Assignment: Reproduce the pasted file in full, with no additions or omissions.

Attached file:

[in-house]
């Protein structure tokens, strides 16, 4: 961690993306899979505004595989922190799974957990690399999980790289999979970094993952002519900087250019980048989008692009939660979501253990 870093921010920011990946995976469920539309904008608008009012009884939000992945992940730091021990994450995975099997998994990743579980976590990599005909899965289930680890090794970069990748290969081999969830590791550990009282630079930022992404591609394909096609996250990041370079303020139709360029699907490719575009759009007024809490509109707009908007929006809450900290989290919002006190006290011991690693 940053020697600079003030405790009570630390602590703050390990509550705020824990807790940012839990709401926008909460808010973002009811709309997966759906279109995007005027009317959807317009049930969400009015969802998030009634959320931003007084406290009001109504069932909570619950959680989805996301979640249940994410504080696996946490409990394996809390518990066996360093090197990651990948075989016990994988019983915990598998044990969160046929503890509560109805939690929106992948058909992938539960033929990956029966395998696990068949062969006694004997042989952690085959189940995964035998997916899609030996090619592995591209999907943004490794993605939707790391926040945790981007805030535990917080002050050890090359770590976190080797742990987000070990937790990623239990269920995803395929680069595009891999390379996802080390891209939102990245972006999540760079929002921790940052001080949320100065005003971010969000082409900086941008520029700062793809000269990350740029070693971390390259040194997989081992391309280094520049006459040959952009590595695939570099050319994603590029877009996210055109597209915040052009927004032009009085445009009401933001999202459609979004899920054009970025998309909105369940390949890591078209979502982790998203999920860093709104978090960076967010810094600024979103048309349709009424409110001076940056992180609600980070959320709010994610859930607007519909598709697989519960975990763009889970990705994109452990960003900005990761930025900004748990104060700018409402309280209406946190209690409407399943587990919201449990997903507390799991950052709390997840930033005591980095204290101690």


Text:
[in-house]
């Protein structure tokens, strides 16, 4: 961690993306899979505004595989922190799974957990690399999980790289999979970094993952002519900087250019980048989008692009939660979501253990 870093921010920011990946995976469920539309904008608008009012009884939000992945992940730091021990994450995975099997998994990743579980976590990599005909899965289930680890090794970069990748290969081999969830590791550990009282630079930022992404591609394909096609996250990041370079303020139709360029699907490719575009759009007024809490509109707009908007929006809450900290989290919002006190006290011991690693 940053020697600079003030405790009570630390602590703050390990509550705020824990807790940012839990709401926008909460808010973002009811709309997966759906279109995007005027009317959807317009049930969400009015969802998030009634959320931003007084406290009001109504069932909570619950959680989805996301979640249940994410504080696996946490409990394996809390518990066996360093090197990651990948075989016990994988019983915990598998044990969160046929503890509560109805939690929106992948058909992938539960033929990956029966395998696990068949062969006694004997042989952690085959189940995964035998997916899609030996090619592995591209999907943004490794993605939707790391926040945790981007805030535990917080002050050890090359770590976190080797742990987000070990937790990623239990269920995803395929680069595009891999390379996802080390891209939102990245972006999540760079929002921790940052001080949320100065005003971010969000082409900086941008520029700062793809000269990350740029070693971390390259040194997989081992391309280094520049006459040959952009590595695939570099050319994603590029877009996210055109597209915040052009927004032009009085445009009401933001999202459609979004899920054009970025998309909105369940390949890591078209979502982790998203999920860093709104978090960076967010810094600024979103048309349709009424409110001076940056992180609600980070959320709010994610859930607007519909598709697989519960975990763009889970990705994109452990960003900005990761930025900004748990104060700018409402309280209406946190209690409407399943587990919201449990997903507390799991950052709390997840930033005591980095204290101690």